In May of 2018, the Danish artists Nina Maria Kleivan and Pernelle Maegaard will exhibit their works in Gallery Salthús.
In their art project, Rippling Water, the two pictorial artists Nina Maria Kleivan and
Pernelle Maegaard use as a starting point water from the Arnakke spring at the exhibition
site Silkeborg Bad, formerly a spa, where people sought healing using the water from the
spring. Our intention is to use water for the healing of Europe by means of documentation
in the form of photographs and texts to be shown in a group exhibition: “Europati – Det
lykkelige Europa” (“Europathy – The Happy Europe”) at Silkeborg Bad in October 2017.
The exhibition will alternate between individual works and joint works. As part of the
preparatory work the whole group stayed at Det Danske Institut in Athens, inspired by
Carsten Nieburh’s voyages and his age’s ideas of The Happy Arabia, in order to shake up
and depict our own conceptions and prejudices about Europe – and the imagined
Since 2001 we, Kleivan and Maegaard, have co-‐‑operated in producing several video-‐‑films,
using a performative method, mainly with ourselves as actors. We have focused on
identity and gender stereotypes/gender markers, and in doing so have explored and
mapped man’s relation with its environment. In the project, Rippling Water, we have as a
starting point used an ancient Czech ritual for the opening and cleansing of wells in
springtime, a ritual still used as a prayer for not bringing disease and evil upon oneself.
In all times and in all cultures water has played a central role. Water is cleansing, but
water can also destroy as well as create life. Water has been used as markings of
transitions in life and death, for rituals, which unify the space between the sacred/spiritual
and the profane/everyday life. Water is used in order to link the two worlds as a symbolic
bridge, that allows for a passing between the worlds.
We imagine that the healing can be used everywhere, where changes are needed. The
project aims at the world as an including gesture. This is to say that everybody has the
power to heal, we don’t conceive it as a mysterious ritual, but see it as a means of
verbalizing and a marking of something to take care of.
The ritual is constantly changing from person to person. The participants choose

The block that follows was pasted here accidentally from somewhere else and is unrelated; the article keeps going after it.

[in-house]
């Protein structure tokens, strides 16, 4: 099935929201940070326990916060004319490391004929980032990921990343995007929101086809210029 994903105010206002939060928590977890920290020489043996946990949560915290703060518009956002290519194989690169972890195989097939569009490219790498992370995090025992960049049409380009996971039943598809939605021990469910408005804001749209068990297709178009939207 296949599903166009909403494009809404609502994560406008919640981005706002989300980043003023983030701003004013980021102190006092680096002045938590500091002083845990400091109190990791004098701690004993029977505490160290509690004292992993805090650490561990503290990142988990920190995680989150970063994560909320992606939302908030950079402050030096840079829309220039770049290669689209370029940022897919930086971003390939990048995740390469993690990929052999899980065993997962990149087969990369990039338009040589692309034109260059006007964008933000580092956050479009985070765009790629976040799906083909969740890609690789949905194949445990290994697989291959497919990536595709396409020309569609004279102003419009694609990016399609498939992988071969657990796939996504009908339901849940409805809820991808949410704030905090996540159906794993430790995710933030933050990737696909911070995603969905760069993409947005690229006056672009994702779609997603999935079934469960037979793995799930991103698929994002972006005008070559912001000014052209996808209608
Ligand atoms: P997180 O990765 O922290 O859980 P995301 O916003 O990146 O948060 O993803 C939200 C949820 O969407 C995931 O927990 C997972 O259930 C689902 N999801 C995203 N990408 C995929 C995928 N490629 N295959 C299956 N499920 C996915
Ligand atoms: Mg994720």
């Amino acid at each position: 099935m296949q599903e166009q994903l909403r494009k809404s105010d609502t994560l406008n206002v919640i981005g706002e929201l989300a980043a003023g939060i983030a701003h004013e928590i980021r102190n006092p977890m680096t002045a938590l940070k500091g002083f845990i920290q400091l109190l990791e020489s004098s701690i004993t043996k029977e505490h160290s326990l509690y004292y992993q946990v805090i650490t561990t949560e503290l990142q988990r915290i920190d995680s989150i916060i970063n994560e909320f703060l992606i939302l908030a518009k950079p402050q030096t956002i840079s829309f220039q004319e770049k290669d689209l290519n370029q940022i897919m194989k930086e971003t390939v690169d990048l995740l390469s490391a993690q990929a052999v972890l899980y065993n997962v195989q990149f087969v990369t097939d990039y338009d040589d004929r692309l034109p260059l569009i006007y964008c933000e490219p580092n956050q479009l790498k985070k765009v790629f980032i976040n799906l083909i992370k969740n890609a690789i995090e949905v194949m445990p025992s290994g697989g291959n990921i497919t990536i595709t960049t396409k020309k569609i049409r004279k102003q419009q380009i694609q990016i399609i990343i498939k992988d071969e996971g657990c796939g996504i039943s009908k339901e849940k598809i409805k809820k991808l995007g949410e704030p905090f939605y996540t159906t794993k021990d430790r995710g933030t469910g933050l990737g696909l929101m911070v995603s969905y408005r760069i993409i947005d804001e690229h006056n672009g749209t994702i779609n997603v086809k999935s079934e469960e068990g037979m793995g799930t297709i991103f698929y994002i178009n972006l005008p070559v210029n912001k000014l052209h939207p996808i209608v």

themselves, what they want to heal. In our representation the ritual is performed this way:
In order to achieve the right mood you are wearing nice clothes, you take off shoes and
stockings and stand barefooted on an unfolded apron. You close your eyes, focus on what
you want to change, and sprinkle water in all four corners of the world. All healings are
being recorded by photos and short texts.
Some healings encounter unexpected resistance, some are visually very beautiful. Some
healings take a great deal of courage to perform, they can be important and big, or they
can concern small private matters. Some healings go wrong, but they all end in a story.
You can heal big things as well as small things, everything from the Mediterranean to a
municpal office, from an Icelandic town to a water heater.
It is our hope, by way of our work, to get the spectator to reflect and discuss. We are not
claiming, that you can heal Europe just by the means of water, but we hope, that our
project can give rise to discourses about, what Europe is today, and how Europe is going
to be in the future.
At Silkeborg Bad Rippling Water is physically represented by about 100 framed photos, 50
of them are the photos of the very healings, the other 50 photos show the matching texts;
picture and text are equally important in this context. Eventually we imagine unifying all
the material in a book.
We have invited several Europeans to take part in the project. At present we have contact
with people in Norway, Sweden, Iceland, the Czech Republic, Germany, Croatia, Poland
and Greece. The project is spreading out, the interesting thing is to get other people to
embrace it and realize it. We may end up with healing all of Europe …